A general attack was made by the mutineers, and repulsed by the English, with a loss of over 200 soldiers. An armistice followed; and relying on the Nana's promises, the remainder of the garrison, barely 450 men, women and children, marched down to the boats at Suttee Chowra Ghat, with 60 rounds of ammunition per man. The boats stuck in the mud; and the occupants were immediately fired upon by the Nana's soldiers. Some boats took fire. One floated down the river. Only four men in that boat lived to tell the tale; all the rest were shot. The women and children were taken back to Cawn- pore; and there massacred by order of Nana Sahib. Nana Sahib's bitterness against the English arose from the following facts, endorsed by Sir Evelyn Wood in his articles on 'The Revolt in Hindustan 1857' pub- lished in 1907, in The Times.

The Source of Nana Sahib’s Angry Hostility

Baji Rao, the Ruler of what is now the Bombay Presidency, on being defeated in 1818, abdicated his position as Peshwa in return for the titular rank, a pension of £80,000 and a residence at Bithur, 12 miles from Cawnpore. He adopted Nana Sahib, and later petitioned the Governor that his adopted son might succeed to the title and pension. To this petition he received a vague reply. As no Hindu can hope for a future world unless his heir, begotten, or adopted, performs for him certain funeral ceremonies, it is obvious that Hindus must have resen- ted it. When Baji Rao died in 1851, Nana Sahib applied for a portion of the pension for the support of the late Peshwa's descendants; but this was refused, and Azim Ullah Khan, his representative, failed to get the Calcutta decision reversed in London. Nana Sahib, who was regarded as Peshwa by all Hindus, visited Kalpi, Lucknow and Delhi in 1857. He had seldom previously quitted Bithur, where he had entertained -many officers of the Cawnpore garrison, lending them elephants, horses and carriages. He was generally regarded as a kind, inoffensive but dull native; never- theless he was very astute, and had never forgotten what he considered the confiscation of his estates.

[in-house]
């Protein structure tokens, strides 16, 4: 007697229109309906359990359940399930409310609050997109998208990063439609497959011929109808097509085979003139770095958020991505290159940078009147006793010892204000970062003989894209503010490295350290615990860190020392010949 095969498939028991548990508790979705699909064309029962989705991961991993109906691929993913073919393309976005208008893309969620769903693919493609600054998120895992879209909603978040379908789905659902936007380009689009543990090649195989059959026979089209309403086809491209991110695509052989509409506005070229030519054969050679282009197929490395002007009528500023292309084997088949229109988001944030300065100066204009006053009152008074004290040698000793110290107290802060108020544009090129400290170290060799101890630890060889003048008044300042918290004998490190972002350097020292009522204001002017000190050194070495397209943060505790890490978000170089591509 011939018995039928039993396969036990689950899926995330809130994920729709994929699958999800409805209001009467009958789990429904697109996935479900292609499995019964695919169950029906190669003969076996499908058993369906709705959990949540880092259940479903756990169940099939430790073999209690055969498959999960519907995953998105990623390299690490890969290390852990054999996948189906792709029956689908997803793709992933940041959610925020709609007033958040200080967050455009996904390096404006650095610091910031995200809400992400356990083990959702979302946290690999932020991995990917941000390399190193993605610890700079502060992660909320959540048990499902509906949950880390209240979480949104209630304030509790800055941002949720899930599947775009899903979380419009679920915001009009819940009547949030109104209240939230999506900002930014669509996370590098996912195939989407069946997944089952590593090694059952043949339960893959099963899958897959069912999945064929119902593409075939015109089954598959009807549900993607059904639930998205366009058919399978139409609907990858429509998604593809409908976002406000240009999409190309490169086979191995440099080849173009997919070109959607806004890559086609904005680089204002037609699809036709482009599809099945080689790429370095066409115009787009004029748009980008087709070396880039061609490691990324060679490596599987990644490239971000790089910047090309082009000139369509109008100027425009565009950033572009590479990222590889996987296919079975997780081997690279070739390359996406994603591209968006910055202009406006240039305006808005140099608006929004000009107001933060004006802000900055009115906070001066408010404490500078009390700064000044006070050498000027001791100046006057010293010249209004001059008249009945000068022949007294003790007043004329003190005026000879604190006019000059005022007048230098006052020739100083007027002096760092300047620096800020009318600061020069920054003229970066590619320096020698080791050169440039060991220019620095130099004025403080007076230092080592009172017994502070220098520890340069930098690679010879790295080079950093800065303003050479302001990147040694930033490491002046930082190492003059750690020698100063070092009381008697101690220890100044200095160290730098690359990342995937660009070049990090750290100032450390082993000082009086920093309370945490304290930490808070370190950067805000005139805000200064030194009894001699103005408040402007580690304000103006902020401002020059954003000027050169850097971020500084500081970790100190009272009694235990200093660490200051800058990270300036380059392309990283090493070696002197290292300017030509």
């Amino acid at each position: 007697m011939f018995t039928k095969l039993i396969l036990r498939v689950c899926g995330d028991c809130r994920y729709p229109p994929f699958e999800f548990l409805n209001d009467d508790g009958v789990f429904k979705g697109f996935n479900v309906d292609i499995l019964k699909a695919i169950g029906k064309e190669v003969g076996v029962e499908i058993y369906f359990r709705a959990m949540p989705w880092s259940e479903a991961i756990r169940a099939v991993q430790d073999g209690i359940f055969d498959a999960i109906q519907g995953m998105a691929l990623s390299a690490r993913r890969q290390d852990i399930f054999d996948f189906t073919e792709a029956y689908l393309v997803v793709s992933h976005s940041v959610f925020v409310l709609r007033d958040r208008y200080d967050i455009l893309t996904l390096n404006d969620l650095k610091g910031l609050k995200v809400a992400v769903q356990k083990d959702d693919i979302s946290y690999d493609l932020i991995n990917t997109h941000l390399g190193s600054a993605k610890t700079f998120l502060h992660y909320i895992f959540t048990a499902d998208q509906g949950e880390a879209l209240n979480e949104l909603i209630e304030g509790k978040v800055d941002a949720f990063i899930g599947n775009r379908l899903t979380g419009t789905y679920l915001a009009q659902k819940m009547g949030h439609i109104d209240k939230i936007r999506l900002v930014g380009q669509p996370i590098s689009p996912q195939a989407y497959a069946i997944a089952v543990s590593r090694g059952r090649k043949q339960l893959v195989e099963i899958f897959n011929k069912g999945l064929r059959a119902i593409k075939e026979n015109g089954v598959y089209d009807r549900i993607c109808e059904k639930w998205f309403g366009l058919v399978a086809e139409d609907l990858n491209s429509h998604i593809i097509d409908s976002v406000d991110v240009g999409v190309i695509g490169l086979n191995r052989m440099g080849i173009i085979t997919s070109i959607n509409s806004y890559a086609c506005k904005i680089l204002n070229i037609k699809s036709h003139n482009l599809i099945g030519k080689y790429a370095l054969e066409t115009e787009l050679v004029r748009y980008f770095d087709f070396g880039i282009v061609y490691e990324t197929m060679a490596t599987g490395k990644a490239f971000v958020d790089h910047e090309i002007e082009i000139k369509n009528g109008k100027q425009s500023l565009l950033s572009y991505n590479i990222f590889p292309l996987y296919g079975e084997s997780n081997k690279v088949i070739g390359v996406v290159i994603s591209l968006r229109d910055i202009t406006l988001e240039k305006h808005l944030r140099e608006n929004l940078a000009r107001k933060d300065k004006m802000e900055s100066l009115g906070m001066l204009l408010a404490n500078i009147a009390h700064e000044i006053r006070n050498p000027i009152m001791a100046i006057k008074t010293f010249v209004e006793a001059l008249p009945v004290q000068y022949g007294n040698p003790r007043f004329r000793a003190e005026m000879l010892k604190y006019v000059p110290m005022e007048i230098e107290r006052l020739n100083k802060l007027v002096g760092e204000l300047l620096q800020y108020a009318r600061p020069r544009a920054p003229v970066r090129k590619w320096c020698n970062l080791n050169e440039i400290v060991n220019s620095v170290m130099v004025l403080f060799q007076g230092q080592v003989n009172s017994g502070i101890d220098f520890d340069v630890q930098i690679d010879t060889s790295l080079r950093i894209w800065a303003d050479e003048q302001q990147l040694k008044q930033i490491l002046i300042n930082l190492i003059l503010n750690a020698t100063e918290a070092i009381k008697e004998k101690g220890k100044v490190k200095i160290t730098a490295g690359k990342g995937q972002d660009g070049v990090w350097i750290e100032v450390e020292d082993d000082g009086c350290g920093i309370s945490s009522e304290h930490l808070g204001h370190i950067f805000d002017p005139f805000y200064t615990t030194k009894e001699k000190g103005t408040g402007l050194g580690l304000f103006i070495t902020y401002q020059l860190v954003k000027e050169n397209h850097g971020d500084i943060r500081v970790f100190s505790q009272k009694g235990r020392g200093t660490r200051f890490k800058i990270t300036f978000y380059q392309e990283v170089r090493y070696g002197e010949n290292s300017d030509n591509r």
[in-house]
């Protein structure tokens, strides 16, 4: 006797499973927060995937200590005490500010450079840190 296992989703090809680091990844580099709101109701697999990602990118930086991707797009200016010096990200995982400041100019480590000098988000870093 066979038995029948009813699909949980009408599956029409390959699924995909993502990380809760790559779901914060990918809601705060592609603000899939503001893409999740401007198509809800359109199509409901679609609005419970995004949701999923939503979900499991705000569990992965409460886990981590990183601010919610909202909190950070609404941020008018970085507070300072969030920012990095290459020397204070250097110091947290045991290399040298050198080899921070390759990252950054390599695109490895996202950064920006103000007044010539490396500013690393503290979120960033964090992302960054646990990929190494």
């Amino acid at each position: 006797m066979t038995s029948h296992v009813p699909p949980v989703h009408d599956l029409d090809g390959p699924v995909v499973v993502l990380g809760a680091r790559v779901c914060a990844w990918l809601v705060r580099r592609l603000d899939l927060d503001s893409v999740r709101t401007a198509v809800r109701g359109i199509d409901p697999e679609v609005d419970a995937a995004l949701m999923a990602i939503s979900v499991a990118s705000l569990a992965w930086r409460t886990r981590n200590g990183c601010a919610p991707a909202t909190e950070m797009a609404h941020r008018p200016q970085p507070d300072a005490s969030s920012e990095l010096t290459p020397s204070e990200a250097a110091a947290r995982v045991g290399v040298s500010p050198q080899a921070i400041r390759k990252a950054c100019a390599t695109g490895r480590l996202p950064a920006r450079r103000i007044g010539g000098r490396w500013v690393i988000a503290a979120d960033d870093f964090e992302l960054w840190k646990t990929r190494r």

Massacres of Women and Children by both the British Troops and the Rebels

With regard to the massacres of women and children, history tells us that although the English soldiers were forbidden to kill a woman or a child, the native soldiers employed by the English were under no such command. At Delhi, many women and children were killed in the street-fighting by native soldiers, 'houses being decorated with their limbs'; and, in all probability, at Lucknow, the native soldiers killed many more defenceless women and children than Nana Sahib murdered at Cawnpore. But the Nana's deed was premeditated, as he had promised to protect the English people; while at Delhi, and at Lucknow, the native soldiers were carried away by excitement, were mad with victory. [211]

Related material on Cawnpore and the 1857 Mutiny

Related material by Margaret Harkness


Law, John. [pseud., i.e. Margaret Harkness]. Glimpses of hidden India. Calcutta [etc.]: Thacker, Spink & co. [1909?].

Ritchie, J. Ewing. The and Times of William Ewart Gladstone. 5 vols. London: William Mackenzie, n.d. From the Collection of Professor Ernest Chew, National University of Singapore.

Last modified 20 December 2018